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Manage representation of numeric values in a module.
We use three seprate versions of each numeric type. Nat# Numeric index type. B Boxed representation type. U Unboxed representation type.
A numeric index type is the type of pure values like 23#, where pure value means the mathematical value, free from any considerations about how that might be represented at runtime in the physical machine.
The Boxed and Unboxed representation types commit to a specific runtime representation, and have implications for runtime performance and space usage of the compiled program.
The boxing transform takes an input program using just pure values and numeric index types, and refines it to a program that commits to particular representations of those values. In particular, we commit to a particular representation for function arguments and results, which makes the program adhere to a function calling convention that followon transformations to lower level languages (like Core Salt) can deal with.
This Boxing transform should do just enough to make the code wellformed with respect to runtime representation. Demanddriven optimisations like local unboxing should be done in followon transformations.
We make the following representation commitments, so that the default representation is boxed.
Literal values are wrapped into their boxed representation: 23# => convert Nat] 23#
Use unboxed versions of primitive operators: add] x y => convert Nat Nat#] (add Nat [U] [B] x) (convert Nat Nat#] y))
Case scrutinees are unwrapped when matching against literal patterns: case x of { 0# > ... } => case convert [B] [Nat > ... }
After performing this transformation the program is said to use representational types, or be in representational form.
 Note: Boxing and Partial Application
 ~~~~~~~~~~~~~~~~~~~~~~~~~~~~~~~~~~~~~~ Unlike in Haskell, we do not allow explictly unboxed types in the source program because we don't want to deal with partial applications of functions to unboxed values. With our current setup we always have a version of each function that accepts boxed values, so we never need to do generic application involving unboxed values. Fastpath function specialisations that take unboxed parameters should be created separately, and not replace the existing slowpath, fully boxed version. Taking this approach is possible in a strict language because the boxed and unboxed values have the same semantic meaning. Boxing of values does not imply lifting of the associated semantic domain.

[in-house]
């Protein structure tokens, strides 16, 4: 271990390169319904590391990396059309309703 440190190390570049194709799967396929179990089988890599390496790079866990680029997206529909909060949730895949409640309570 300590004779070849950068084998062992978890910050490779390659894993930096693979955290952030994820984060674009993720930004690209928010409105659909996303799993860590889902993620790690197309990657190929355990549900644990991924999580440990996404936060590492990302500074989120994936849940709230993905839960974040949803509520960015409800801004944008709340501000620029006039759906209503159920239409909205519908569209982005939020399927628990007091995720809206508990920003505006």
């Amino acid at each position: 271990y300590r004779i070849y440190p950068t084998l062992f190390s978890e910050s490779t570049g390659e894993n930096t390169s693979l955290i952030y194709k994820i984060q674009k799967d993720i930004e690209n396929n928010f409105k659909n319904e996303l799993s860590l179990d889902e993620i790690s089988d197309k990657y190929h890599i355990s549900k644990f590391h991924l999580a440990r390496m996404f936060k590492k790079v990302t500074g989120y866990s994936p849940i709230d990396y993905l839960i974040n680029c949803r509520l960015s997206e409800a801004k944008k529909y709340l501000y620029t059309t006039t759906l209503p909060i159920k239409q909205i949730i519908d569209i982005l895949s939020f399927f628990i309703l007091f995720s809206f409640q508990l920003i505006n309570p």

data Rep
 = RepNone
  RepBoxed
  RepUnboxed
 data Config a n = Config {
 configIsValueIndexType :: Type n > Bool
 configIsBoxedType :: Type n > Bool
 configIsUnboxedType :: Type n > Bool
 configBoxedOfIndexType :: Type n > Maybe (Type n)
 configUnboxedOfIndexType :: Type n > Maybe (Type n)
 configIndexTypeOfBoxed :: Type n > Maybe (Type n)
 configIndexTypeOfUnboxed :: Type n > Maybe (Type n)
 configValueTypeOfLitName :: n > Maybe (Type n)
 configValueTypeOfPrimOpName :: n > Maybe (Type n)
 configValueTypeOfForeignName :: n > Maybe (Type n)
 configNameIsUnboxedOp :: n > Bool
 configBoxedOfValue :: a > Exp a n > Type n > Maybe (Exp a n)
 configValueOfBoxed :: a > Exp a n > Type n > Maybe (Exp a n)
 configBoxedOfUnboxed :: a > Exp a n > Type n > Maybe (Exp a n)
 configUnboxedOfBoxed :: a > Exp a n > Type n > Maybe (Exp a n)
 class Boxing c where
Documentation
Representation of the values of some type.
RepNone  Values of this type cannot be directly represented in the target language. We need to use a boxed or unboxed representation instead. 
RepBoxed  Type is represented in boxed form, and thus can instantiate polymorphic types. 
RepUnboxed  Type is represented in unboxed form, and thus cannot instantiate polymorphic types. 
Config